In 1957, before Kermit the Frog became a household name, a prototype of the famous Muppet appeared in D.C.-area advertisements as a violent coffee lover named Wilkins.
Muppets creator Jim Henson produced these ads for the now-defunct Wilkins Coffee brand. Each was 10 seconds, including a two-second shot of the product, which meant Henson had precious little time to make them catchy. His solution? Have one character attack the other.
In the ads, Wilkins—who bears a striking resemblance to Kermit the Frog—tries to convince another proto-Muppet, Wontkins to drink Wilkins Coffee. Wontkins almost always refuses. In retaliation, Wilkins shoots him, stabs him, or otherwise inflicts physical harm upon him.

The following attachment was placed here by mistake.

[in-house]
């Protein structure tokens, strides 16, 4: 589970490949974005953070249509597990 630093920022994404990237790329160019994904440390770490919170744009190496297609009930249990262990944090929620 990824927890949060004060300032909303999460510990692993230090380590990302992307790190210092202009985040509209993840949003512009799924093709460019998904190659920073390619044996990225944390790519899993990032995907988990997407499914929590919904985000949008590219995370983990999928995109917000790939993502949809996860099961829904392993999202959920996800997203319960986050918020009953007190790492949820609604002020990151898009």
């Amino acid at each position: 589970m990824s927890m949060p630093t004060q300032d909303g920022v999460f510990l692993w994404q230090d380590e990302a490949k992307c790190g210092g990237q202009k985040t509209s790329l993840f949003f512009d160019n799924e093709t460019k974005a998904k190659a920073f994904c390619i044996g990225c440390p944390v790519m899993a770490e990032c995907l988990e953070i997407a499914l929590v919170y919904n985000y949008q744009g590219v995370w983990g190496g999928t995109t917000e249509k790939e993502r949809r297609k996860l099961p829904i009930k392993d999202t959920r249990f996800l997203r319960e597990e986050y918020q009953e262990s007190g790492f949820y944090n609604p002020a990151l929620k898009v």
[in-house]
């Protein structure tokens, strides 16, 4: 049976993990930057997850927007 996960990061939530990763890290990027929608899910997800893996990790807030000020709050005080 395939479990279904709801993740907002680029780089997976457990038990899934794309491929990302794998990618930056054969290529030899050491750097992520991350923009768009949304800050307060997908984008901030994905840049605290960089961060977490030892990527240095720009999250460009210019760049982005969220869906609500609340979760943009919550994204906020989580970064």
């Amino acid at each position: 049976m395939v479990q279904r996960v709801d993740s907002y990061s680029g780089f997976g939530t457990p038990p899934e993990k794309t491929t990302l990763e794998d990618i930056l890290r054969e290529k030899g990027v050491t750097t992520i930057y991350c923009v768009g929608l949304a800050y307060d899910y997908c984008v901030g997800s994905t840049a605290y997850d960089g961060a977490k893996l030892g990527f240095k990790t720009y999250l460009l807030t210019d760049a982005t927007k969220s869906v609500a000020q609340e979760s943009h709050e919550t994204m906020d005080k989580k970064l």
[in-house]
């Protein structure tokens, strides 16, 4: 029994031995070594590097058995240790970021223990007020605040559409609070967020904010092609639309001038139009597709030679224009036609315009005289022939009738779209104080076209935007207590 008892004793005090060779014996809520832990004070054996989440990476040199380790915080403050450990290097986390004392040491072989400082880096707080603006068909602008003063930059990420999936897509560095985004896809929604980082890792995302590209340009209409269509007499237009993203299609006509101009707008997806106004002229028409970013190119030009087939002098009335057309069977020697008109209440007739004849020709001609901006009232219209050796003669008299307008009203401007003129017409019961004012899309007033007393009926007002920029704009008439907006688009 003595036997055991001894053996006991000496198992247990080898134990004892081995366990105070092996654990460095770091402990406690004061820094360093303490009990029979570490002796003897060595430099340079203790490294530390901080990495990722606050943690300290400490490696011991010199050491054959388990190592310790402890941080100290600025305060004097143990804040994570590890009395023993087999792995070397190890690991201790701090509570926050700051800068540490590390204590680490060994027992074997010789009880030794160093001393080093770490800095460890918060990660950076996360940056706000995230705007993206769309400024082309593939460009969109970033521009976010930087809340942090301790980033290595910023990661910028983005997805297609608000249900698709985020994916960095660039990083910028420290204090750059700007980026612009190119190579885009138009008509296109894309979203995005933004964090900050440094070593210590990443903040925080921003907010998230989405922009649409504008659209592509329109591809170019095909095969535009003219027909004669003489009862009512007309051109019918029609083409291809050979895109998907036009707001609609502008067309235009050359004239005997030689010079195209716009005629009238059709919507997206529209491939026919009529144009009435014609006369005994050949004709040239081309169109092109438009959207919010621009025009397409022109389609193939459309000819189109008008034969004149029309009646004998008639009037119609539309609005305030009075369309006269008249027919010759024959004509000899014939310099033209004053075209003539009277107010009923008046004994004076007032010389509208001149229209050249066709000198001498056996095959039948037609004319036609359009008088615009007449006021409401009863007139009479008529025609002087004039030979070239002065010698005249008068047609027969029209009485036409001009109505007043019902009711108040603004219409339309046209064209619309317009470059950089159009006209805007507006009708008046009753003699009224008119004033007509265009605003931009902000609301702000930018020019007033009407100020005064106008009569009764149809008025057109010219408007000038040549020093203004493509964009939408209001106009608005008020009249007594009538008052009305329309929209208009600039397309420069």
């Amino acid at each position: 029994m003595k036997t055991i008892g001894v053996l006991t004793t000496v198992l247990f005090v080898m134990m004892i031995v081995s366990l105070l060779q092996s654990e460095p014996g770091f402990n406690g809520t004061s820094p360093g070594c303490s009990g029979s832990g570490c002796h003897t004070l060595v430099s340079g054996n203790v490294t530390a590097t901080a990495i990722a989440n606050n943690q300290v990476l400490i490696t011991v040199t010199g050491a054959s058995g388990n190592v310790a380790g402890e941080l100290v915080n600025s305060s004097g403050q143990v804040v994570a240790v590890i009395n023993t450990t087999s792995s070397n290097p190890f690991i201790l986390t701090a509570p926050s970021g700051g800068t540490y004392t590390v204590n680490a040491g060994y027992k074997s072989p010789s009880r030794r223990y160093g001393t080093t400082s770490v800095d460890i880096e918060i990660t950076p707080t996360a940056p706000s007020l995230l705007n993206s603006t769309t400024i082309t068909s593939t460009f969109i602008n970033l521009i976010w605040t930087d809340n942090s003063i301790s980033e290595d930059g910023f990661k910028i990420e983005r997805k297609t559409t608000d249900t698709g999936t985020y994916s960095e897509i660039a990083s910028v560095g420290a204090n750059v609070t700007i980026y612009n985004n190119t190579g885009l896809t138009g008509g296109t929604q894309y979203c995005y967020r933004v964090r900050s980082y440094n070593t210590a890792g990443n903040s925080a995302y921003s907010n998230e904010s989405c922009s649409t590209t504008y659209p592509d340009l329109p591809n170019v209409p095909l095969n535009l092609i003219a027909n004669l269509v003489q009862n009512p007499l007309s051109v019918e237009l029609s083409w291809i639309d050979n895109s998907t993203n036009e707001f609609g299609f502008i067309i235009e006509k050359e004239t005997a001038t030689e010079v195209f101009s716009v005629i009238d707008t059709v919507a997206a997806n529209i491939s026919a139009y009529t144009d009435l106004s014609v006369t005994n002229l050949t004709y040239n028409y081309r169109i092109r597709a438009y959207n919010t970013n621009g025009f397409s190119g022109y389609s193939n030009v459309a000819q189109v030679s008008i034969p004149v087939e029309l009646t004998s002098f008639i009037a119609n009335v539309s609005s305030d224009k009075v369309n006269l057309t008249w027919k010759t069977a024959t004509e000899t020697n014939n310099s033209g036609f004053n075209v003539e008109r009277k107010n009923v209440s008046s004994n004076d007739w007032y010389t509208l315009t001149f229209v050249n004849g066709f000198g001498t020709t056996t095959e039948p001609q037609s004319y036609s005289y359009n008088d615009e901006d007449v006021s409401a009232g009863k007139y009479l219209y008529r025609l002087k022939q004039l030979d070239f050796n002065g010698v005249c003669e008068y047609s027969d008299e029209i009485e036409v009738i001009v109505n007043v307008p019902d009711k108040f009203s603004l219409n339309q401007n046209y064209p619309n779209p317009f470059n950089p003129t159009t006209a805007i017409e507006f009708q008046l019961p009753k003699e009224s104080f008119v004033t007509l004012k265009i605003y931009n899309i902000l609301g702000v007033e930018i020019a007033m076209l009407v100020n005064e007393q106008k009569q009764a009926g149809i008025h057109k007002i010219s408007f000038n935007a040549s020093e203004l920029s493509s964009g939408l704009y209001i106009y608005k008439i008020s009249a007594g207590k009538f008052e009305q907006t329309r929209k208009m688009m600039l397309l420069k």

The commercials became a sensation: Henson later said that, of all ads in the D.C. area, “we were the number one, the most popular commercial.” From 1957 to 1961, he made over 179 spots. In fact, by the end of 1958, he was selling vinyl puppets of Wilkins and Wontkins, which came with the description: “Hey Kids! I’m Wilkins—he’s Wontkins. You see us on TV!”
Wilkins and Wontkins grew so popular that Henson soon brought them to a national audience. He started filming and producing advertisements for other companies, including Esskay Meats and Kraml Dairy*, often re-shooting the same commercial with different product names.
“We had up to about a dozen or so clients going at the same time,” he said. “I was making a lot of money.”
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*Update: The story originally said that Henson filmed ads for Krant Milk. The ads were for Kraml Dairy.